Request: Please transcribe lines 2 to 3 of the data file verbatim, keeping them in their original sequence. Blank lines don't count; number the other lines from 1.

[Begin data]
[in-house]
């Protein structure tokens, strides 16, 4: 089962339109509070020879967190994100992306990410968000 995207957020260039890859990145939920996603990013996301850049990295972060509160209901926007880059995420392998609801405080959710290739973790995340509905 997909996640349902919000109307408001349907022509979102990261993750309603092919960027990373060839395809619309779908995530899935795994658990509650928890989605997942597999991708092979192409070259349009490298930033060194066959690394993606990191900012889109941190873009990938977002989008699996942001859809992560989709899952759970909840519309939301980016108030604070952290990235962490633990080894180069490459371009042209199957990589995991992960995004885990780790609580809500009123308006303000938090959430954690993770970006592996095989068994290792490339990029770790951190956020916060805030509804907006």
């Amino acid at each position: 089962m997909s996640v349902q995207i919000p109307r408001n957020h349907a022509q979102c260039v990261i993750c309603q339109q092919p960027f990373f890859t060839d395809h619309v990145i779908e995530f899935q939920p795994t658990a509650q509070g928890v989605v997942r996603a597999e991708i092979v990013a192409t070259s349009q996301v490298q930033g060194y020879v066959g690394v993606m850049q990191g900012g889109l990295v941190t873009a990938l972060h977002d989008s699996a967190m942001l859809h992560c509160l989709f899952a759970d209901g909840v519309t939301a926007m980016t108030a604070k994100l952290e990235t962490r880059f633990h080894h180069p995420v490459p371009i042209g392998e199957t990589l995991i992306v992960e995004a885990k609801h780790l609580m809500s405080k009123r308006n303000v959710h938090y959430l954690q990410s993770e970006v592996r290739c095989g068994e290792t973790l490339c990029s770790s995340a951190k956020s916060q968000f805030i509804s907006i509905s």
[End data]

């Protein structure tokens, strides 16, 4: 089962339109509070020879967190994100992306990410968000 995207957020260039890859990145939920996603990013996301850049990295972060509160209901926007880059995420392998609801405080959710290739973790995340509905 997909996640349902919000109307408001349907022509979102990261993750309603092919960027990373060839395809619309779908995530899935795994658990509650928890989605997942597999991708092979192409070259349009490298930033060194066959690394993606990191900012889109941190873009990938977002989008699996942001859809992560989709899952759970909840519309939301980016108030604070952290990235962490633990080894180069490459371009042209199957990589995991992960995004885990780790609580809500009123308006303000938090959430954690993770970006592996095989068994290792490339990029770790951190956020916060805030509804907006």
């Amino acid at each position: 089962m997909s996640v349902q995207i919000p109307r408001n957020h349907a022509q979102c260039v990261i993750c309603q339109q092919p960027f990373f890859t060839d395809h619309v990145i779908e995530f899935q939920p795994t658990a509650q509070g928890v989605v997942r996603a597999e991708i092979v990013a192409t070259s349009q996301v490298q930033g060194y020879v066959g690394v993606m850049q990191g900012g889109l990295v941190t873009a990938l972060h977002d989008s699996a967190m942001l859809h992560c509160l989709f899952a759970d209901g909840v519309t939301a926007m980016t108030a604070k994100l952290e990235t962490r880059f633990h080894h180069p995420v490459p371009i042209g392998e199957t990589l995991i992306v992960e995004a885990k609801h780790l609580m809500s405080k009123r308006n303000v959710h938090y959430l954690q990410s993770e970006v592996r290739c095989g068994e290792t973790l490339c990029s770790s995340a951190k956020s916060q968000f805030i509804s907006i509905s």